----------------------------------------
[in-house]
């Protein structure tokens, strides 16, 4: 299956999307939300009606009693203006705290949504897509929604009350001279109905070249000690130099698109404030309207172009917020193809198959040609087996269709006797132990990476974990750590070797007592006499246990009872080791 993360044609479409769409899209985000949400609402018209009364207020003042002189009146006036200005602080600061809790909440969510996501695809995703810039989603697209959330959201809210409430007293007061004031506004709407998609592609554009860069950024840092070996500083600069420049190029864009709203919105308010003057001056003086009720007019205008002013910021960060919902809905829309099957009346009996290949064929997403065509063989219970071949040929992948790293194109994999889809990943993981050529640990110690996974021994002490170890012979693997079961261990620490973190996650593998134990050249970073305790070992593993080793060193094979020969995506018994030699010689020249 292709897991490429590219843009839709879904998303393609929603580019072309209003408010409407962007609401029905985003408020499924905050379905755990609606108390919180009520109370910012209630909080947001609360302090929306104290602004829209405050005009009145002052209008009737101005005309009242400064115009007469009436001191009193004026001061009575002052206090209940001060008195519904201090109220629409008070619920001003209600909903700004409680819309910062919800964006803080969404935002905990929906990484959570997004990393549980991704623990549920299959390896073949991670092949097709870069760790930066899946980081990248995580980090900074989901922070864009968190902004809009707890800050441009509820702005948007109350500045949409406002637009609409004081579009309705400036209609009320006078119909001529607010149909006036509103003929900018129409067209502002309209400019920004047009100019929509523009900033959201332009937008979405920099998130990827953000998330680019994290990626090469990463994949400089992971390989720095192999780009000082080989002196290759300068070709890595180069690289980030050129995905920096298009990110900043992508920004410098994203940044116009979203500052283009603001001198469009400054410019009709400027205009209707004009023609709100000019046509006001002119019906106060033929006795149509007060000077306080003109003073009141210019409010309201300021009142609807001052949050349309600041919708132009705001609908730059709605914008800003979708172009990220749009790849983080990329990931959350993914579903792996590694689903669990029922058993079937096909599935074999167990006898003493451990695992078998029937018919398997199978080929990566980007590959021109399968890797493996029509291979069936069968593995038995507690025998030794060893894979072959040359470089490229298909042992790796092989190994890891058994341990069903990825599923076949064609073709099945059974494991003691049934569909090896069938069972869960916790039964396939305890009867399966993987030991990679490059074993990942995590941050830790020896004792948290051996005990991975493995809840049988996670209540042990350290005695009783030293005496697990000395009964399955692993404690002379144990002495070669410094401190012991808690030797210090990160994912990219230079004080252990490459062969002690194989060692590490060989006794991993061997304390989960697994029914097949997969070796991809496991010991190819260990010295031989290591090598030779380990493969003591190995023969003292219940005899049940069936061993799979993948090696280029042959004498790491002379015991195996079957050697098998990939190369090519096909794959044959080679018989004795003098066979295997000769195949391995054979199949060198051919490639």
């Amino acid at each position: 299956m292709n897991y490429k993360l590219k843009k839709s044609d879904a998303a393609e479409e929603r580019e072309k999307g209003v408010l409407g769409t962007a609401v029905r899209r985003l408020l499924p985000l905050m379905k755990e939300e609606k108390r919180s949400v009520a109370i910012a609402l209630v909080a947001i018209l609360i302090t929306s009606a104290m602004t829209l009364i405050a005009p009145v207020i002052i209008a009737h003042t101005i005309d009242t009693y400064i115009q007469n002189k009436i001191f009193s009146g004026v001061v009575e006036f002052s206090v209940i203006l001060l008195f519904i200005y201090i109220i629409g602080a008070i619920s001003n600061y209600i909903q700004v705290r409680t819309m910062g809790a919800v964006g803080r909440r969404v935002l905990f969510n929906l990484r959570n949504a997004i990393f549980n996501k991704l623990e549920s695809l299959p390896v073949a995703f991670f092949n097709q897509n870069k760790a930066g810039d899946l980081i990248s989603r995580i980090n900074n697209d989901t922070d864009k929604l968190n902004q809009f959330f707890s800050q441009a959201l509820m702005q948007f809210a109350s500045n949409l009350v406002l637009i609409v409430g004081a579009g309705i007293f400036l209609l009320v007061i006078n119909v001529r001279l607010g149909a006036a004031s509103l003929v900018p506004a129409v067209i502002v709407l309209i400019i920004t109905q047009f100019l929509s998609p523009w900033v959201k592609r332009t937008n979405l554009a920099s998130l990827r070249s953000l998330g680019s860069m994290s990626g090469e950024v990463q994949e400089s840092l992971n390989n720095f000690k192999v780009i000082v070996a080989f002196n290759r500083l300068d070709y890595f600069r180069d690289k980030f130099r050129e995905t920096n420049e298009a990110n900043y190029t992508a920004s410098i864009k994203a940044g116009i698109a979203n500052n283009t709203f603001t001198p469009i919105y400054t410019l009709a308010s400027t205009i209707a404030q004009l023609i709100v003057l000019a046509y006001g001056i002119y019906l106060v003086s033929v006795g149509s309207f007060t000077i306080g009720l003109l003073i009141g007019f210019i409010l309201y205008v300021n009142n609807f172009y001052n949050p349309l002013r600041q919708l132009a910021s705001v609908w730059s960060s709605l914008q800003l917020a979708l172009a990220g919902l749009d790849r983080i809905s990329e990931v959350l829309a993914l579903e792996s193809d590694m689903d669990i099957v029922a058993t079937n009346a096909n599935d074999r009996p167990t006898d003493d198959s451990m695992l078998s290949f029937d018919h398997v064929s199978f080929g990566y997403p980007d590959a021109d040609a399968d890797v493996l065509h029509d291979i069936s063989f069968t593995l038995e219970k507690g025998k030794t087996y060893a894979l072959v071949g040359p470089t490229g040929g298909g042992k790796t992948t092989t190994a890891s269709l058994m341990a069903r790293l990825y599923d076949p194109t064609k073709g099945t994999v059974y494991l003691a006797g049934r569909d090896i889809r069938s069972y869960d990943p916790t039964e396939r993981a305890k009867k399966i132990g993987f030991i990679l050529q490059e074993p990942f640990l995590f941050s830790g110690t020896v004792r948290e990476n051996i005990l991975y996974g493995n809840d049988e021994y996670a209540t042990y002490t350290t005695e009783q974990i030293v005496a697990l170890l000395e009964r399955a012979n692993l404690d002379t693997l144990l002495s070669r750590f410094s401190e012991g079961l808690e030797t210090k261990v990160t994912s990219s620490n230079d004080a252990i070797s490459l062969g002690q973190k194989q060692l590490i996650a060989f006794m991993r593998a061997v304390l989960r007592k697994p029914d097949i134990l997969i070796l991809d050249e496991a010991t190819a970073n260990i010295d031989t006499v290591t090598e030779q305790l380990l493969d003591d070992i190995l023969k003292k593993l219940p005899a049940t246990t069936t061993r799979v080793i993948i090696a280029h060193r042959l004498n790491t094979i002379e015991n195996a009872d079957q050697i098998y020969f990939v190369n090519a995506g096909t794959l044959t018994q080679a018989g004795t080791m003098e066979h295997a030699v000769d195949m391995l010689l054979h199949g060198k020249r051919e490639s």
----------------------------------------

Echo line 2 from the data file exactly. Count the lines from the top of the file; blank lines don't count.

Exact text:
């Protein structure tokens, strides 16, 4: 299956999307939300009606009693203006705290949504897509929604009350001279109905070249000690130099698109404030309207172009917020193809198959040609087996269709006797132990990476974990750590070797007592006499246990009872080791 993360044609479409769409899209985000949400609402018209009364207020003042002189009146006036200005602080600061809790909440969510996501695809995703810039989603697209959330959201809210409430007293007061004031506004709407998609592609554009860069950024840092070996500083600069420049190029864009709203919105308010003057001056003086009720007019205008002013910021960060919902809905829309099957009346009996290949064929997403065509063989219970071949040929992948790293194109994999889809990943993981050529640990110690996974021994002490170890012979693997079961261990620490973190996650593998134990050249970073305790070992593993080793060193094979020969995506018994030699010689020249 292709897991490429590219843009839709879904998303393609929603580019072309209003408010409407962007609401029905985003408020499924905050379905755990609606108390919180009520109370910012209630909080947001609360302090929306104290602004829209405050005009009145002052209008009737101005005309009242400064115009007469009436001191009193004026001061009575002052206090209940001060008195519904201090109220629409008070619920001003209600909903700004409680819309910062919800964006803080969404935002905990929906990484959570997004990393549980991704623990549920299959390896073949991670092949097709870069760790930066899946980081990248995580980090900074989901922070864009968190902004809009707890800050441009509820702005948007109350500045949409406002637009609409004081579009309705400036209609009320006078119909001529607010149909006036509103003929900018129409067209502002309209400019920004047009100019929509523009900033959201332009937008979405920099998130990827953000998330680019994290990626090469990463994949400089992971390989720095192999780009000082080989002196290759300068070709890595180069690289980030050129995905920096298009990110900043992508920004410098994203940044116009979203500052283009603001001198469009400054410019009709400027205009209707004009023609709100000019046509006001002119019906106060033929006795149509007060000077306080003109003073009141210019409010309201300021009142609807001052949050349309600041919708132009705001609908730059709605914008800003979708172009990220749009790849983080990329990931959350993914579903792996590694689903669990029922058993079937096909599935074999167990006898003493451990695992078998029937018919398997199978080929990566980007590959021109399968890797493996029509291979069936069968593995038995507690025998030794060893894979072959040359470089490229298909042992790796092989190994890891058994341990069903990825599923076949064609073709099945059974494991003691049934569909090896069938069972869960916790039964396939305890009867399966993987030991990679490059074993990942995590941050830790020896004792948290051996005990991975493995809840049988996670209540042990350290005695009783030293005496697990000395009964399955692993404690002379144990002495070669410094401190012991808690030797210090990160994912990219230079004080252990490459062969002690194989060692590490060989006794991993061997304390989960697994029914097949997969070796991809496991010991190819260990010295031989290591090598030779380990493969003591190995023969003292219940005899049940069936061993799979993948090696280029042959004498790491002379015991195996079957050697098998990939190369090519096909794959044959080679018989004795003098066979295997000769195949391995054979199949060198051919490639």